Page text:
Books I have Edited: Life in the Son

I was privileged to be at the launch of Clive’s contribution to the NSBT series at Union School of Theology, in Bridgend, recently. The below is adapted from some remarks I gave on behalf of the publisher. As Clive’s editor, it was great to see ‘Life in Son’ launched in the context of worship, friendship, and joy.


IVP’s vision as a publisher is “to publish books that are true to the Bible and that communicate the gospel, develop discipleship and strengthen the church for it’s mission throughout the world”. With the NSBT series in mind, I’d want to focus particularly on that line ‘true to the Bible’. We hope that everything we do is guided by God’s word and in some way points toward the truth of it, so that churches, institutions and individual Christians are enabled to understand God’s word better and know Jesus more deeply. 

That phrase ‘true to the Bible’ is at the heart of the New Studies in Biblical Theology series – so ably edited for the last three decades by Don Carson, and recently we’ve added a new co-editor. That makes Clive’s volume somewhat historically interesting as the last one to be edited solely by Carson and the in house Apollos editor. Of course, the choice of the Johannine corpus in Clive’s project is also worth noting – Carson’s Pillar commentary features regularly, showing the importance of publishing books that are true to the Bible and serve the needs of the church – and keeping them in print!.

As someone working in publishing I am often asked why we need any more books – surely the old ones are the best? Last year I tried answering this question at Tyndale House, by sketching the parameters of a biblical theology of publishing. Whilst I won’t summarise it here, there is one notable text in the Johannine corpus which relates to publishing, and books. In John 21, the last two verses of the Gospel encapsulate some of what I think we in the publishing, editing and writing business are trying to do. We read:

This is the disciple who is bearing witness about these things, and who has written these things, and we know that his testimony is true. Now there are also many other things that Jesus did. Were every one of them to be written, I suppose that the world itself could not contain the books that would be written.

The wonderful truth of union with Christ and participation in the life of the Godhead is one of those ‘things’ that Jesus did, is doing, and will eternally continue to do – and so it is with that in mind that it was a true joy to work on ‘Life in the Son’.The glorious truth of union with or participation in Christ is one that has often been under-emphasized in evangelicalism – and so Clive’s book is a welcome corrective, and in my view falls into the category of a book that is merely showing the glories of the gospel in a way that we need to be reminded of.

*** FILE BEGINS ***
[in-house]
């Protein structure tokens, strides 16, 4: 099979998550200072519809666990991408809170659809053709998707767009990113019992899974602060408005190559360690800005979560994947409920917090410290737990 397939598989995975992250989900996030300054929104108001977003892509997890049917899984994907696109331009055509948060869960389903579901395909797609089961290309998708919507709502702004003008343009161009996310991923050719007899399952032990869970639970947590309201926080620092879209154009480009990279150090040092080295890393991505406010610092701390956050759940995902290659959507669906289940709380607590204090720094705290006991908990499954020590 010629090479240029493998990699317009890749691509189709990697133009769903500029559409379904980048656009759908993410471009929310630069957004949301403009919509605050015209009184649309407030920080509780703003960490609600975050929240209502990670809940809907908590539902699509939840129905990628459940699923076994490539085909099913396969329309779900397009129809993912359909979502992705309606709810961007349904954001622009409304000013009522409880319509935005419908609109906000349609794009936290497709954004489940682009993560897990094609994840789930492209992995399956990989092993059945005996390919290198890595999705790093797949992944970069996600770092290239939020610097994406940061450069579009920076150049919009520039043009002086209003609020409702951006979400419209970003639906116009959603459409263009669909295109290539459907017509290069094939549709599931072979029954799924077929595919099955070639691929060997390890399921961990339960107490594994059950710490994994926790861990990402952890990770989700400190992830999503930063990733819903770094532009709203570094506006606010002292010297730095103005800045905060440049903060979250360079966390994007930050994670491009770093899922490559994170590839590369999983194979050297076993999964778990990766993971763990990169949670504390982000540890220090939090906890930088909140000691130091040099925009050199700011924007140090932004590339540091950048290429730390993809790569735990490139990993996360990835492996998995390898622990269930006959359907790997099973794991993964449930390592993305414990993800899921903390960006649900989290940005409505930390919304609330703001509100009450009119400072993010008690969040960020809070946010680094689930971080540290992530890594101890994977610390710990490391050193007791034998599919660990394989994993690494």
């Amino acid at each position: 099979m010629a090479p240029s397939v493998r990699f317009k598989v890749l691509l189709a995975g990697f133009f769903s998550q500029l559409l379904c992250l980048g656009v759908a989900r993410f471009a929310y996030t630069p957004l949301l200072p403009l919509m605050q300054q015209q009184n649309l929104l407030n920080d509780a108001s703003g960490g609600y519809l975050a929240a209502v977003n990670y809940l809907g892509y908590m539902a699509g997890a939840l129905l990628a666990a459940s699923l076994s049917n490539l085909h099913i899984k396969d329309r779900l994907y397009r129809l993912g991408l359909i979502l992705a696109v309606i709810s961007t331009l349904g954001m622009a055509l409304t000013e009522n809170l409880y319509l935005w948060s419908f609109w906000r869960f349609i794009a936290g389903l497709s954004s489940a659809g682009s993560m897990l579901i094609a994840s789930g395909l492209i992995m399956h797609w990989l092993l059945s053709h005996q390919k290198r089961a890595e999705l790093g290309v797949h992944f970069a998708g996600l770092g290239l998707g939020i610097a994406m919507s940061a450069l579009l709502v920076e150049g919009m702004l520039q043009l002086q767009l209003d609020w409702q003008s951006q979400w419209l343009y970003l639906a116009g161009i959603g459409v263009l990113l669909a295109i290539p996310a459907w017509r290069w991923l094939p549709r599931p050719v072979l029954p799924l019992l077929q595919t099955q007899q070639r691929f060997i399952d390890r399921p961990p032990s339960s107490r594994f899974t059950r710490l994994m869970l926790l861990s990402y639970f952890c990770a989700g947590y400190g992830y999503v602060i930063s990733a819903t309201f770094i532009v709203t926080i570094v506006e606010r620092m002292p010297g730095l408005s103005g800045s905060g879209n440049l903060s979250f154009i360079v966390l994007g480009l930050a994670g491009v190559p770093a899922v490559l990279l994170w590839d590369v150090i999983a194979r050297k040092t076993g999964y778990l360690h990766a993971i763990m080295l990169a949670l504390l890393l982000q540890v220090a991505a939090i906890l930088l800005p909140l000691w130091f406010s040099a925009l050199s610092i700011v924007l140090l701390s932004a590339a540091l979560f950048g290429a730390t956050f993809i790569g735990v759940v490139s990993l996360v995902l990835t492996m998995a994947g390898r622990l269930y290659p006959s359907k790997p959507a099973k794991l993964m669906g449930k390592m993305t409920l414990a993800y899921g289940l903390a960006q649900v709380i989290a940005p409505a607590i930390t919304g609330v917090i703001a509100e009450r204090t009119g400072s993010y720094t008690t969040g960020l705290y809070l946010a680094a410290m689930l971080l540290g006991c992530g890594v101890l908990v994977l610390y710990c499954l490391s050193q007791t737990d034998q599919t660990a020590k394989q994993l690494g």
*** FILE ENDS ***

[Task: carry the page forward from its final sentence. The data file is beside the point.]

Professor Donald Fairbarn writes in his commendation that:

Many Protestants are familiar with the one-anotherness of the Christian faith; we are called to a life of selfless love for each other in Christ’s body, the church. But few are aware that the one-anotherness between believers is based on something even more fundamental, the fact that the Father and Son are eternally in one another and that we as Christians are in the Father and the Son. Bowsher’s illuminating research expertly explores the contours of in-one-anotherness between God and believers in the Johannine writings of the New Testament. His book is eye-opening, faith-enriching, and heart-warming; it will affect every aspect of your relationship to God and to his people. I recommend it enthusiastically.

Fairbarn’s words ring true – as I worked on the manuscript with Clive, I was repeatedly returned to the text of John’s Gospel and Letters – in a way that increased my joy in Christ, and had me grinning at my desk. This is what biblical theology should be like! Commenting on 21:25, Carson perhaps unsurprisingly doesn’t mention publishing, or books, but rather focuses, as we must, on Christ: “The Jesus to whom he bears witness is not only the obedient son and the risen Lord, he is the Incarnate Word, the one through whom the universe was created. If all his deeds were described, the world would be a very small and inadequate library indeed. It is as if John has identified himself (v. 24), but is not content to focus on himself, not even on his veracity. He must close by saying his own work is only a minute part of all the honours due the son”.

You can order your copy of ‘Life in the Son‘ now, though if you live in the USA/Canada, you’ve a wait, I’m afraid.

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